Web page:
. when shooting into lights, take off the filter, use your hand (assuming the camera is on a tripod) to shield any flare – which means you need to play around looking closely through the viewfinder.

    . perhaps frame the image such that the lights still illuminate the scene but not all (or none) of them are in shot.

    . Shoot RAW or RAW + JPEG, so there is more capacity to manipulate in post production.

    WW

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    Re: Night Landscape Photo

    Quote Originally Posted by William W View Post
    Flare? or Glare? or Both?

    On the first point: I think the lights (on the left) are a bit overpowering in their intensity – which I think is what you are saying too. But if you expose less (i.e. the 8s shot) you loose the effect of those lights as illumination for the scene.

    To remedy this you could have framed the shot with those lights out of the frame . . . obviously that changes the composition . . . but would that be bad?

    I also think that Flare from those light is moderately intrusive.

    I would not beat oneself up, about these two points.




    IMO: don’t.

    Better to try one or two changes at a time – even if you end up with 40 images, it is much cheaper than film.




    You have the answer, I believe: it is because you had the WB set to a custom function and you captured in JPEG only – my guess is you had either TUNGSTEN or FLORESCENT selected Custom WB selected, most likely TUNGSTEN.




    I like the image. I particularly like the (low) camera elevation.

    In the interests of learning, I do think the lights on the left distract the viewer’s eye a bit but I do not think that your compositional ability should be the topic of critique – because this image indicates you have a good eye.

    I think you would be better served with a more technical analysis. So if I may, a few more guesses:

    It was a zoom lens?
    Not sure on this point; but you could have been using filter?
    I am pretty certain no lens hood – because I am guessing it is a kit zoom lens?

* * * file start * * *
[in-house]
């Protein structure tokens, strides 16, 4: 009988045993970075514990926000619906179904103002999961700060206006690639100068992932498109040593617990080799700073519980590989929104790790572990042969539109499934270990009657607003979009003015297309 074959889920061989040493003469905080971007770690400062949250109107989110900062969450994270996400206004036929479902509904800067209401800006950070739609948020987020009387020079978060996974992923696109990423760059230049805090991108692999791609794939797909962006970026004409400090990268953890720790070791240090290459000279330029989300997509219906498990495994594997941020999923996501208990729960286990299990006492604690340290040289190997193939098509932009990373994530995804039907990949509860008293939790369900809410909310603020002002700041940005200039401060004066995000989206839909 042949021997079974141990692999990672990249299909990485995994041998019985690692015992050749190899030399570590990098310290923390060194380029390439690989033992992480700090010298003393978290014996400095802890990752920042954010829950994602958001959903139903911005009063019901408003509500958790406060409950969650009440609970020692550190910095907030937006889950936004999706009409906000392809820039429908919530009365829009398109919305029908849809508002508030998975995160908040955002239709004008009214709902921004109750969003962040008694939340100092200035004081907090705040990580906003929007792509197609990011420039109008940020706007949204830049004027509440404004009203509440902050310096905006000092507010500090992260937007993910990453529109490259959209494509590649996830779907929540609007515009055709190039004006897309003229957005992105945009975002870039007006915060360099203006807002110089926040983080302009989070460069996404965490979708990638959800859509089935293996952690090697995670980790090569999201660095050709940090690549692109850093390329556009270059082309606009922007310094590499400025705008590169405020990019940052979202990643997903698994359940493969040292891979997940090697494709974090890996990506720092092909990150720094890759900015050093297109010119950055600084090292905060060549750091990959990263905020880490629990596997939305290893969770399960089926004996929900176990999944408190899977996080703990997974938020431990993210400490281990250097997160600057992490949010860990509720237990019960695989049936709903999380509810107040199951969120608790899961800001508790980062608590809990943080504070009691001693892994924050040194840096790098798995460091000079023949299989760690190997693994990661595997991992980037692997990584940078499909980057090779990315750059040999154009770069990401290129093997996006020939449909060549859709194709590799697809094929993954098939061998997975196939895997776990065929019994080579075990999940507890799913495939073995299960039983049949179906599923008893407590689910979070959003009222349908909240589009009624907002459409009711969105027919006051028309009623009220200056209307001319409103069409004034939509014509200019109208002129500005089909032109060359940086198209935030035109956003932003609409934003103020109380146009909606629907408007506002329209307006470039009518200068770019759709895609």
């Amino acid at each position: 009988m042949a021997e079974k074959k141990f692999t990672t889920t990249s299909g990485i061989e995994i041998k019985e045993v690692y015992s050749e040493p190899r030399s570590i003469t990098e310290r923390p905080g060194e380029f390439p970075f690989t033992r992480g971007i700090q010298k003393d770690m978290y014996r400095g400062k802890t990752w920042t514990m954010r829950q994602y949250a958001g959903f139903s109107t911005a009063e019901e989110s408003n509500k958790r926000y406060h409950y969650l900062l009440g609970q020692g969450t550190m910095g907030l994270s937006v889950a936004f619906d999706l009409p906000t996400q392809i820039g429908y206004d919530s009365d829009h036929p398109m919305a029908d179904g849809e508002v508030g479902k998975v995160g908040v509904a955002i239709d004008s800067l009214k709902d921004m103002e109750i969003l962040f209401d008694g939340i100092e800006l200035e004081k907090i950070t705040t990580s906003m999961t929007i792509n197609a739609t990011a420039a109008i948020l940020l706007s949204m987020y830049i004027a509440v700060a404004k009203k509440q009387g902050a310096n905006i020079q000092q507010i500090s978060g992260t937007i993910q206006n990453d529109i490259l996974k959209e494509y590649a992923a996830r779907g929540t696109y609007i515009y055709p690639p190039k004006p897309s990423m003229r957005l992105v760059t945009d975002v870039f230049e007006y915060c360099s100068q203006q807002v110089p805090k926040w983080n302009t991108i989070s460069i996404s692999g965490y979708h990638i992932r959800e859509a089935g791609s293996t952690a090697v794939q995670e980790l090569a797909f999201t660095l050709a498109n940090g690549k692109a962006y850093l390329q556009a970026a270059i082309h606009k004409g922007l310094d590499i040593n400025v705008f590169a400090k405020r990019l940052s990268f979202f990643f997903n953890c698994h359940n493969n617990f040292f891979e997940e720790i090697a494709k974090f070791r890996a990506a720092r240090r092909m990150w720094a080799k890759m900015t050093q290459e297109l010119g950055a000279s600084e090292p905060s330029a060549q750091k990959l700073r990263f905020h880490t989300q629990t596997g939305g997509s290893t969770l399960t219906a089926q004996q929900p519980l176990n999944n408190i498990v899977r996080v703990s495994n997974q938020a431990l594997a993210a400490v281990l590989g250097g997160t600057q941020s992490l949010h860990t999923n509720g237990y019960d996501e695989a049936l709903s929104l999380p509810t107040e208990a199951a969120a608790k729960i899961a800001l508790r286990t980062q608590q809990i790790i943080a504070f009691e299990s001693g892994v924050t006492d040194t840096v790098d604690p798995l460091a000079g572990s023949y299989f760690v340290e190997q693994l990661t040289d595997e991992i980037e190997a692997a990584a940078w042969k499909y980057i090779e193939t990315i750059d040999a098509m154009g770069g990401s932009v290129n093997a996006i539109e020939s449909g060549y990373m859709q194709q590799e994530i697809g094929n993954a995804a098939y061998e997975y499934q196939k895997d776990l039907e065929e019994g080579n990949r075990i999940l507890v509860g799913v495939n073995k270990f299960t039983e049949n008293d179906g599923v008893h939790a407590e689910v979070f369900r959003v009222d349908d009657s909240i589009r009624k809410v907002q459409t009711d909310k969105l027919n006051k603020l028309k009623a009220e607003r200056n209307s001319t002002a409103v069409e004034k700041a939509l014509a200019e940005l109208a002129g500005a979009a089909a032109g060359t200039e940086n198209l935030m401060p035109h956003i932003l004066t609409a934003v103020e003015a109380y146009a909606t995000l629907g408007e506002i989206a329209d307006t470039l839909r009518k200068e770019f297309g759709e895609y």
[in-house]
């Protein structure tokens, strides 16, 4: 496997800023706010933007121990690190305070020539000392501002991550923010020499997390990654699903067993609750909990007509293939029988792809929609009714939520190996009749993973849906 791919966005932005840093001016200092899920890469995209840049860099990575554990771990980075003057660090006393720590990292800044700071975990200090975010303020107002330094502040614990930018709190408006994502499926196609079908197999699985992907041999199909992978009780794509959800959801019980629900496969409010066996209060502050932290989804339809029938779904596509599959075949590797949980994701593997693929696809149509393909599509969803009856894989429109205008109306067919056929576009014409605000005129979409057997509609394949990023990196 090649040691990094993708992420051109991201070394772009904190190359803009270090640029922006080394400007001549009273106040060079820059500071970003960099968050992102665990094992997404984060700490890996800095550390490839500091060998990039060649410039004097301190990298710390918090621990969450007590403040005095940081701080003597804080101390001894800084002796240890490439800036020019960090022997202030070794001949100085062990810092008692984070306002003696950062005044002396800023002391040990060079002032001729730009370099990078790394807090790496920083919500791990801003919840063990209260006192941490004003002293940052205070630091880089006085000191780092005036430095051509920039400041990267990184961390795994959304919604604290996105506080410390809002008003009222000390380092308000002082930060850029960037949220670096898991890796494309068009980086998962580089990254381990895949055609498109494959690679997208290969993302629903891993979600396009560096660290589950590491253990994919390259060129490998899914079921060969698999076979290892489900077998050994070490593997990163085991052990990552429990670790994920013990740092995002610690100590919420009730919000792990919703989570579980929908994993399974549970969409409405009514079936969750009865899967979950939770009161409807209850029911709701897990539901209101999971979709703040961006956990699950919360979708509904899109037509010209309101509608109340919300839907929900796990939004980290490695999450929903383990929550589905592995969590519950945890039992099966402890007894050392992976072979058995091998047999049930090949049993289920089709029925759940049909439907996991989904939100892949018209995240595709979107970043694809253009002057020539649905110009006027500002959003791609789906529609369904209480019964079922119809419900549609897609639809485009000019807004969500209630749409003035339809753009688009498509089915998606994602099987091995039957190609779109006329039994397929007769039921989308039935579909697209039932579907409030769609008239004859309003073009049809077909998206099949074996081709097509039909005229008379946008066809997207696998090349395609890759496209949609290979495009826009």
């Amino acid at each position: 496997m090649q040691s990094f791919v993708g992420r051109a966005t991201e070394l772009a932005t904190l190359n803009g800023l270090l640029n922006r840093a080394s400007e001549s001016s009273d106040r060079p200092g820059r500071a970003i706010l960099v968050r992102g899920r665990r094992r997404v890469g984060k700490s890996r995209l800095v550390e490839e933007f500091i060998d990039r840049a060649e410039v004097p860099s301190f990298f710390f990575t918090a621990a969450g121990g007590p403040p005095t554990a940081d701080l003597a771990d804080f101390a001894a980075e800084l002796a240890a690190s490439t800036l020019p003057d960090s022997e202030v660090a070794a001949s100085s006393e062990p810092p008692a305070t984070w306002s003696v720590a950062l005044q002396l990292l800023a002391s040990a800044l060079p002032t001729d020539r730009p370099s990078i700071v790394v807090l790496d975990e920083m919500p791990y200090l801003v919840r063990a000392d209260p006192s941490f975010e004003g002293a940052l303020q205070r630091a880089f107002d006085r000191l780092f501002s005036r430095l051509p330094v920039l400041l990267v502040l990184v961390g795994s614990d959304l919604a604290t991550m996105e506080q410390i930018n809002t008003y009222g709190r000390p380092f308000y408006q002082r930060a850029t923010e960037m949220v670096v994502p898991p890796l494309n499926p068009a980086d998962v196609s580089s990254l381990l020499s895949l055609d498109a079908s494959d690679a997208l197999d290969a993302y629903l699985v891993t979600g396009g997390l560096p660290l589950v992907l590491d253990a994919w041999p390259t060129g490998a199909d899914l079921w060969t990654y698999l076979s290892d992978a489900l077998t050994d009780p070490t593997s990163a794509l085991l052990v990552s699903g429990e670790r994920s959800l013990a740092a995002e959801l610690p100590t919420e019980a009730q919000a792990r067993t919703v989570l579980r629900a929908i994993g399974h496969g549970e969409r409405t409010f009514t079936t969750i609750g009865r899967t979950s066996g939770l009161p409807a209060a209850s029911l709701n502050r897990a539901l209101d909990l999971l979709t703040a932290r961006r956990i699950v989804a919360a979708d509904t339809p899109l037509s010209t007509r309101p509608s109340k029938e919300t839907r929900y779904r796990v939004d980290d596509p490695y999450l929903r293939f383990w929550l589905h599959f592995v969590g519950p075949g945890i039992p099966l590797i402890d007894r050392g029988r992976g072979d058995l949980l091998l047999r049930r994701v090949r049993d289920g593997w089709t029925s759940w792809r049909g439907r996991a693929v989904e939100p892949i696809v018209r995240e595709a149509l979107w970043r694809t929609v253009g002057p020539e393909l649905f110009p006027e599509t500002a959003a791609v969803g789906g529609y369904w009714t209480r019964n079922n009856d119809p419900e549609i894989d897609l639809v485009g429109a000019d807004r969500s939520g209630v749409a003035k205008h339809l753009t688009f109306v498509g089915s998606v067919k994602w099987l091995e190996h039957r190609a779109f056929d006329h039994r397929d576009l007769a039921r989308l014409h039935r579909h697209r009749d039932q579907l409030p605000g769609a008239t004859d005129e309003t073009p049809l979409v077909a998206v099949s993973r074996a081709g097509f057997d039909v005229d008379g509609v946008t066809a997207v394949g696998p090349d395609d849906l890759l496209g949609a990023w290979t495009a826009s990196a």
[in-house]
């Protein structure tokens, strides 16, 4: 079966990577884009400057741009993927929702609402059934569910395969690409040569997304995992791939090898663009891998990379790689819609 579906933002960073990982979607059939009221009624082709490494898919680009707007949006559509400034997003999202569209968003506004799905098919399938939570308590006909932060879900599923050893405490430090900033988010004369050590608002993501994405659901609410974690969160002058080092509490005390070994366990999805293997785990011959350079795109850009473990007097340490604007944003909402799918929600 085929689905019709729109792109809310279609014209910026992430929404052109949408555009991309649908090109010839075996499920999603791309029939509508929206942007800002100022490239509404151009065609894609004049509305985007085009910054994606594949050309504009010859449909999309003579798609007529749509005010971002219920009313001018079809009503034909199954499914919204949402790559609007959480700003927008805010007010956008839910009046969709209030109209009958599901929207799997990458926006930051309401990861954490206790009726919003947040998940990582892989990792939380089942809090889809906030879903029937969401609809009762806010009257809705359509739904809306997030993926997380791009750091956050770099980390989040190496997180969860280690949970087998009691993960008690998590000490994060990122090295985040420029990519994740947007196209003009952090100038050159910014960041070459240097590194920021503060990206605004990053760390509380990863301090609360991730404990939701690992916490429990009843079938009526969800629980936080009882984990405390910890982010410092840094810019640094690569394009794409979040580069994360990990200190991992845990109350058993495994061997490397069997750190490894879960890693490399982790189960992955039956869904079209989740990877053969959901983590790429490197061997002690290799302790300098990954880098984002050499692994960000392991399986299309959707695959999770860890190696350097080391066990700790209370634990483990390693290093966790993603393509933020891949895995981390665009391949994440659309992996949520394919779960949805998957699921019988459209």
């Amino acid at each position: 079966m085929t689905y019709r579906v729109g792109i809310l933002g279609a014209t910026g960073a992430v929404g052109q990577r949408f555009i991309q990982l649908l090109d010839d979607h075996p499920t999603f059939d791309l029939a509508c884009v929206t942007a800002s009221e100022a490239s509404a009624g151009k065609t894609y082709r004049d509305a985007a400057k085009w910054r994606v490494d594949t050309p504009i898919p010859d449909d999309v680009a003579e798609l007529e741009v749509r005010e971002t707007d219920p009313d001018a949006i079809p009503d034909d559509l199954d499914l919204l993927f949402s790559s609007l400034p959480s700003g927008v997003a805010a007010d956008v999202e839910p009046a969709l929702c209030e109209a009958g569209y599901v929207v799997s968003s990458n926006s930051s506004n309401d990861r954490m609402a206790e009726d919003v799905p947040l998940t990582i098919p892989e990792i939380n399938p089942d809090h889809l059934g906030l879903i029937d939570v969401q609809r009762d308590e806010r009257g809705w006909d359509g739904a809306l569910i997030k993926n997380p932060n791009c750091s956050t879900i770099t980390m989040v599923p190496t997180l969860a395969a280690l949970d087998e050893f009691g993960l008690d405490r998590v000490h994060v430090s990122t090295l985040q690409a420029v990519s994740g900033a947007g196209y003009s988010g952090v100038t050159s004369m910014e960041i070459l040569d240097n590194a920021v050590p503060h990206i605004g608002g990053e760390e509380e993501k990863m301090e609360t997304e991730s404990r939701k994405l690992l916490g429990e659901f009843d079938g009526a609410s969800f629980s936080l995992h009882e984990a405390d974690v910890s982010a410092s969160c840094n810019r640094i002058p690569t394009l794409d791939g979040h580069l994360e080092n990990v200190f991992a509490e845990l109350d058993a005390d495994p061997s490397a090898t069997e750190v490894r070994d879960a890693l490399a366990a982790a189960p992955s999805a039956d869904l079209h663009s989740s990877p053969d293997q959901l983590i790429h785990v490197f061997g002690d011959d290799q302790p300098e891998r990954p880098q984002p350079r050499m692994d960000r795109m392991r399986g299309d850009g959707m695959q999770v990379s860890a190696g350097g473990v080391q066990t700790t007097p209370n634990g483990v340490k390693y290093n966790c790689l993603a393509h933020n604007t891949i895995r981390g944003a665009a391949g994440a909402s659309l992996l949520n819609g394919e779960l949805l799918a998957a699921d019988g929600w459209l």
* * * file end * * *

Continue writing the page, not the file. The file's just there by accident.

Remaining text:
the Flare is exacerbated with all these factors.

    So if some of my guesses are correct, you might consider extending your learning with changing fewer elements as you go, and perhaps considering:

    . when shooting into lights, take off the filter, use your hand (assuming the camera is on a tripod) to shield any flare – which means you need to play around looking closely through the viewfinder.

    . perhaps frame the image such that the lights still illuminate the scene but not all (or none) of them are in shot.

    . Shoot RAW or RAW + JPEG, so there is more capacity to manipulate in post production.

    WW
    Hi William.

    I didn't really change too many settings on the camera. To be honest, I didn't know the picture was actually on anything other than AWB, however after I saw your post, I seem to recall it being on Tungsten. The settings I mainly played around with on that night were the shutter speed (and left it in shutter priority mode). I didn't touch any of the other settings that night (even ISO). I'd rather learn one aspect of the camera every time I go rather than try and learn them all and get nowhere - I do agree with you on this one.

    Your assumption about my camera/lens were correct (I don't know how you picked up so much info off two images... lol). I was also using a filter. What detrimental effects could this possibly have on the image? I kinda get the drift that you were saying it created the flare in the image.